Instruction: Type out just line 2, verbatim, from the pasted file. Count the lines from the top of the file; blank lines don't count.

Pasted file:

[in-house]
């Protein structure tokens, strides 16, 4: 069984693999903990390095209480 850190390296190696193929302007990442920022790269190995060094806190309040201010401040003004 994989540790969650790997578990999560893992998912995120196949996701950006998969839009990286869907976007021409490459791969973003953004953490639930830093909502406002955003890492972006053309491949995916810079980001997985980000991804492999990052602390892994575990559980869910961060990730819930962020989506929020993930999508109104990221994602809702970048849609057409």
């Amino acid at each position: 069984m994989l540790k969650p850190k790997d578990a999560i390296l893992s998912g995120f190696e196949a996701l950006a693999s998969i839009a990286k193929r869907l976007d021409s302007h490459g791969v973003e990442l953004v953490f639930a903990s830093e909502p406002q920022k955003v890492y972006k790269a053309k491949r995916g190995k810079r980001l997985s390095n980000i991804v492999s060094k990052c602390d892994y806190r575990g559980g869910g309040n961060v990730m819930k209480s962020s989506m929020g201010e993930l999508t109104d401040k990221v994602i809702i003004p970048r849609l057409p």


């Protein structure tokens, strides 16, 4: 069984693999903990390095209480 850190390296190696193929302007990442920022790269190995060094806190309040201010401040003004 994989540790969650790997578990999560893992998912995120196949996701950006998969839009990286869907976007021409490459791969973003953004953490639930830093909502406002955003890492972006053309491949995916810079980001997985980000991804492999990052602390892994575990559980869910961060990730819930962020989506929020993930999508109104990221994602809702970048849609057409």